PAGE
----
Retiree: “It’s a sign of trust. It’s a human thing. You wouldn’t understand.” (Quote from I, Robot movie, Detective Del Spooner to Sonny the robot.)

Anyway, I think AI would be overwhelmed by all this. In any case, the only way to complicate things this much is to involve humans.

More On Taming the Juggling Balls

I’ve been juggling for about 5 months now and reflecting on my progress. I think I’m doing OK for a geezer. Sena would call me a hot dog although I would still call it ugly juggling by any standard.

What’s striking, at least to me, is the little bit of science I can find on the web about juggling. I hear the term “muscle memory” when it comes to learning juggling. Actually, there’s some truth to that. There are different kinds of memory. For example, most of us know about declarative memory, which about memorizing facts, because we use it to prepare for exams. Those of us who went to medical school remember the agony of taking tests for the basic sciences.

But so-called muscle memory, or the memory for learning new skills like juggling, takes place in the brain. There was a study published in 2009 which found changes in both gray and white matter of subjects before and after learning to juggle (Scholz J, Klein MC, Behrens TE, Johansen-Berg H. Training induces changes in white-matter architecture. Nat Neurosci. 2009;12(11):1370-1371. doi:10.1038/nn.2412).

The study about correlation of the inability to stand on one leg for 10 seconds with higher mortality in older patients, which I relate to the ability to do the under the leg juggling trick, was published last year (Araujo CG, de Souza e Silva CG, Laukkanen JA, et al. Successful 10-second one-legged stance performance predicts survival in middle-aged and older individuals. British Journal of Sports Medicine 2022; 56:975-980.)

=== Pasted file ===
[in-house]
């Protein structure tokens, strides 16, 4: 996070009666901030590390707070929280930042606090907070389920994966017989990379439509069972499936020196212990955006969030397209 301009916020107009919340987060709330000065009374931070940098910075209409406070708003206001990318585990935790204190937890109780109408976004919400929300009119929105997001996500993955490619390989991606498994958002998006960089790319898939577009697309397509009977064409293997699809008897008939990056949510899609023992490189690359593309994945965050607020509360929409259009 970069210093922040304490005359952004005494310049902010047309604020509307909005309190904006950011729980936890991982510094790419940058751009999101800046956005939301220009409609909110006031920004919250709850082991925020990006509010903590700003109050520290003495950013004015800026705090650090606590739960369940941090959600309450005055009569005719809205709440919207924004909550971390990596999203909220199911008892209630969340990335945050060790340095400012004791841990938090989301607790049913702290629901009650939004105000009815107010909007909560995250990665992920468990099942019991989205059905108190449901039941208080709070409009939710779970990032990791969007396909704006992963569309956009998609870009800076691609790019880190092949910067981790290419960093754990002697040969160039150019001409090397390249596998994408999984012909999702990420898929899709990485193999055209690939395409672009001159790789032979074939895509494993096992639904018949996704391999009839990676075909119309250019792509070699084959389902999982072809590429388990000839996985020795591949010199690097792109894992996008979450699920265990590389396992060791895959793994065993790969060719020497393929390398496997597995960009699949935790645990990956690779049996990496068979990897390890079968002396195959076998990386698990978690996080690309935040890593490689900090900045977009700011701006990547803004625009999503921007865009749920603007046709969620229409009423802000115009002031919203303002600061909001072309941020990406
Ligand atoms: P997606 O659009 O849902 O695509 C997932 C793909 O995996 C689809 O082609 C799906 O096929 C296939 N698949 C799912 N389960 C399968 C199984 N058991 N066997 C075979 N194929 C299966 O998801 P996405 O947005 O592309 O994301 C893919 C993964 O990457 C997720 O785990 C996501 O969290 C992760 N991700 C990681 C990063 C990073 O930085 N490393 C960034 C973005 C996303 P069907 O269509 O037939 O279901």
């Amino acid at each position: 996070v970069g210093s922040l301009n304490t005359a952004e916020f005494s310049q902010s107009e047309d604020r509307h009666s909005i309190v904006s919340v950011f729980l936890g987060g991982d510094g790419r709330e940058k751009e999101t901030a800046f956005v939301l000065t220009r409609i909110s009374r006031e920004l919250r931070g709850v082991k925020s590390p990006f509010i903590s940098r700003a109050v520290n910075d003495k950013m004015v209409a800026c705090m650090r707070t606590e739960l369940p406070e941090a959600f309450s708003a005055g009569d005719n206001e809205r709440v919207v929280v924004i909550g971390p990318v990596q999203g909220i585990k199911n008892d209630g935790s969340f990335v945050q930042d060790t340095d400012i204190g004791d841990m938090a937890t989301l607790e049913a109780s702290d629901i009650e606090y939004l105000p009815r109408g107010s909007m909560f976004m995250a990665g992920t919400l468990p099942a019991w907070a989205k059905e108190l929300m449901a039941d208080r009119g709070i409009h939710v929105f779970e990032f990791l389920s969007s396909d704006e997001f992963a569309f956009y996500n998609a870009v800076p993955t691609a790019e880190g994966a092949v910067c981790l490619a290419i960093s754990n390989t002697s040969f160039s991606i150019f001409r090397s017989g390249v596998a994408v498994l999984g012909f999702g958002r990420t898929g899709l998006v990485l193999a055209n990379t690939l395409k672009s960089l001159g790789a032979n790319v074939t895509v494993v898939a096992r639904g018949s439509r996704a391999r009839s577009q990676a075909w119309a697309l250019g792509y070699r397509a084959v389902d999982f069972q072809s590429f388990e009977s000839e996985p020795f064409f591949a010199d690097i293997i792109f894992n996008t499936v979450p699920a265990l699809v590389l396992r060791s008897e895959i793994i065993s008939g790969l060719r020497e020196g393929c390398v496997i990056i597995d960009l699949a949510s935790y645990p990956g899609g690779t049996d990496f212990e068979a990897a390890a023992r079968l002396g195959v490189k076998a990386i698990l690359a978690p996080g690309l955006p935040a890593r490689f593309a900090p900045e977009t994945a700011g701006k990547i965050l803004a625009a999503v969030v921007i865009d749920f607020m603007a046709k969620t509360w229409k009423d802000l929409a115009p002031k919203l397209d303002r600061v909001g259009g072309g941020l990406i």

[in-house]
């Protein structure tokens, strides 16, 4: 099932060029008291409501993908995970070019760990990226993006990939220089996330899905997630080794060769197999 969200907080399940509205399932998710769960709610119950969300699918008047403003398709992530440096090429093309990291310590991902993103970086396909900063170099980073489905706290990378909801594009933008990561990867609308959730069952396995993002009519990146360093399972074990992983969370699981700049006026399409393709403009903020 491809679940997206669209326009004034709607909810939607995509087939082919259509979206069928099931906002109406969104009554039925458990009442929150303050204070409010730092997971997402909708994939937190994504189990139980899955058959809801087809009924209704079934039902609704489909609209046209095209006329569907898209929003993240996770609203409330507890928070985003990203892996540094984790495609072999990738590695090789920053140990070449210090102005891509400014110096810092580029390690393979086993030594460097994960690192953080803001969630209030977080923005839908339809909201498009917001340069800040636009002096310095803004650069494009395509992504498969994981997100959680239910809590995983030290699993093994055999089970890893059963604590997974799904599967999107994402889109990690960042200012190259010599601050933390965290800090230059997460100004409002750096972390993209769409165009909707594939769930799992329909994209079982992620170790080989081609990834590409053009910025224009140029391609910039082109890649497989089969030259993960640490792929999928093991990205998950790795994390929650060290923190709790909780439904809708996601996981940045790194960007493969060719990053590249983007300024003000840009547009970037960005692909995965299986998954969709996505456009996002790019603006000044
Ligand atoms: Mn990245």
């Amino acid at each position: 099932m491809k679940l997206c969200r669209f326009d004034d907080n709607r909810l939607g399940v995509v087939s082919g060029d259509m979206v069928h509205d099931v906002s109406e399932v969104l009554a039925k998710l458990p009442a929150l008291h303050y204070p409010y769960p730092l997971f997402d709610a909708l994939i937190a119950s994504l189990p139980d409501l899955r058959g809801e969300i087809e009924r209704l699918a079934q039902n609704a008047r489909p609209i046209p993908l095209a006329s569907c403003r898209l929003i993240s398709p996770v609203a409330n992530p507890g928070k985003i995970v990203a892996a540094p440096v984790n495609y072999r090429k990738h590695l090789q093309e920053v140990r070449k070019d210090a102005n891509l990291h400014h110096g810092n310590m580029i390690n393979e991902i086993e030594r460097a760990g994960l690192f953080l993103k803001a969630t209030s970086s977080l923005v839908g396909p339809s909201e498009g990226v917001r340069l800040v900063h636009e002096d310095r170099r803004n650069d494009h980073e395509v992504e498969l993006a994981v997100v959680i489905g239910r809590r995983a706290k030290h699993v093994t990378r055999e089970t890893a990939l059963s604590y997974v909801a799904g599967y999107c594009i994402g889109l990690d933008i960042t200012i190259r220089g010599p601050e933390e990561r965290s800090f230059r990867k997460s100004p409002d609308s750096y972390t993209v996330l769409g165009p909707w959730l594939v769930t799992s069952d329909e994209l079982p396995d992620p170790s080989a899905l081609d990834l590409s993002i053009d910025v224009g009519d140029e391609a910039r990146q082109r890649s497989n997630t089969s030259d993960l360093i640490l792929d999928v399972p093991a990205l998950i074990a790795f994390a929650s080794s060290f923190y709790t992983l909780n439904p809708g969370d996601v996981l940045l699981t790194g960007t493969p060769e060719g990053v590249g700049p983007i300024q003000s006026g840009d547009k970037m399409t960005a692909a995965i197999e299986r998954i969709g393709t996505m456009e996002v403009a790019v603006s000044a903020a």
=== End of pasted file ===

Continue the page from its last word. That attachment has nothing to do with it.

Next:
I talk a lot about juggling as though I’m a teacher. I’m not a juggling instructor by any means. You can find better juggling teachers on the web. But my approach to talking about juggling in terms of it being a hobby for me is really not different from how I talked about consultation-liaison psychiatry before and after I retired. I’m still a teacher—just evolving in retirement.

However, you can find much better resources for learning how to juggle at the following websites:

Have fun!

Teaching an Old Dog New Tricks

While we were out for a walk yesterday, we ran into someone walking her chocolate Labrador retriever. His name is Hunter and he had a tree branch longer than him in his jaws. He looked like he was having a great time gnawing on it and swinging it around.

I didn’t envy his owner when it came time to going home and taking it away from him.

Mostly younger dogs like to chew on old sticks and some say it might be a good idea to bring a chew toy along with you when you take a dog outside for a walk. It can be tough to persuade a dog to just let the stick go.